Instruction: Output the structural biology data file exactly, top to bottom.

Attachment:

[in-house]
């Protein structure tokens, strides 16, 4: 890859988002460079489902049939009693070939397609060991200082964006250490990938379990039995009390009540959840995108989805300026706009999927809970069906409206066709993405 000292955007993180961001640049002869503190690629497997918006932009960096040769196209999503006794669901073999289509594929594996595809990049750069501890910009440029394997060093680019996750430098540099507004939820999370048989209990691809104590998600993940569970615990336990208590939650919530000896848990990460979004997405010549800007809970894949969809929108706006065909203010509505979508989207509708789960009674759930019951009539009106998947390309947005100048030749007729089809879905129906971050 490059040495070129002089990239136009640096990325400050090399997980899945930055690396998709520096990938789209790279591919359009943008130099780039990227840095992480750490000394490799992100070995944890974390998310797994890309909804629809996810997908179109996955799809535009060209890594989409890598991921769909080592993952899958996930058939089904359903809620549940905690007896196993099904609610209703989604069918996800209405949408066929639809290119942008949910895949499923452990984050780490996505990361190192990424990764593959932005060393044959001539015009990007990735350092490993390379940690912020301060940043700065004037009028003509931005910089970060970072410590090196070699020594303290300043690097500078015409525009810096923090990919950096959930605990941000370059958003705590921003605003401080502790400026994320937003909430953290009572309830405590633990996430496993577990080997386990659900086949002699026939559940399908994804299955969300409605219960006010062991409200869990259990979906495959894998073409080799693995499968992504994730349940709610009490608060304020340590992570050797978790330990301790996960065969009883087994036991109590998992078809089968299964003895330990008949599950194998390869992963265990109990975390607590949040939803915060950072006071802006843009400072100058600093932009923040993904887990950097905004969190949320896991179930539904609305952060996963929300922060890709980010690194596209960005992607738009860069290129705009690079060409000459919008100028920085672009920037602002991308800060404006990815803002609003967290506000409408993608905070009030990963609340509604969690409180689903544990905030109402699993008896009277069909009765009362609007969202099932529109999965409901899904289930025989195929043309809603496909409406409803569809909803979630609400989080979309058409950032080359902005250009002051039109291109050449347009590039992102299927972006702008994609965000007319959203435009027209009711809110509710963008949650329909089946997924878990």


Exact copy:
[in-house]
């Protein structure tokens, strides 16, 4: 890859988002460079489902049939009693070939397609060991200082964006250490990938379990039995009390009540959840995108989805300026706009999927809970069906409206066709993405 000292955007993180961001640049002869503190690629497997918006932009960096040769196209999503006794669901073999289509594929594996595809990049750069501890910009440029394997060093680019996750430098540099507004939820999370048989209990691809104590998600993940569970615990336990208590939650919530000896848990990460979004997405010549800007809970894949969809929108706006065909203010509505979508989207509708789960009674759930019951009539009106998947390309947005100048030749007729089809879905129906971050 490059040495070129002089990239136009640096990325400050090399997980899945930055690396998709520096990938789209790279591919359009943008130099780039990227840095992480750490000394490799992100070995944890974390998310797994890309909804629809996810997908179109996955799809535009060209890594989409890598991921769909080592993952899958996930058939089904359903809620549940905690007896196993099904609610209703989604069918996800209405949408066929639809290119942008949910895949499923452990984050780490996505990361190192990424990764593959932005060393044959001539015009990007990735350092490993390379940690912020301060940043700065004037009028003509931005910089970060970072410590090196070699020594303290300043690097500078015409525009810096923090990919950096959930605990941000370059958003705590921003605003401080502790400026994320937003909430953290009572309830405590633990996430496993577990080997386990659900086949002699026939559940399908994804299955969300409605219960006010062991409200869990259990979906495959894998073409080799693995499968992504994730349940709610009490608060304020340590992570050797978790330990301790996960065969009883087994036991109590998992078809089968299964003895330990008949599950194998390869992963265990109990975390607590949040939803915060950072006071802006843009400072100058600093932009923040993904887990950097905004969190949320896991179930539904609305952060996963929300922060890709980010690194596209960005992607738009860069290129705009690079060409000459919008100028920085672009920037602002991308800060404006990815803002609003967290506000409408993608905070009030990963609340509604969690409180689903544990905030109402699993008896009277069909009765009362609007969202099932529109999965409901899904289930025989195929043309809603496909409406409803569809909803979630609400989080979309058409950032080359902005250009002051039109291109050449347009590039992102299927972006702008994609965000007319959203435009027209009711809110509710963008949650329909089946997924878990």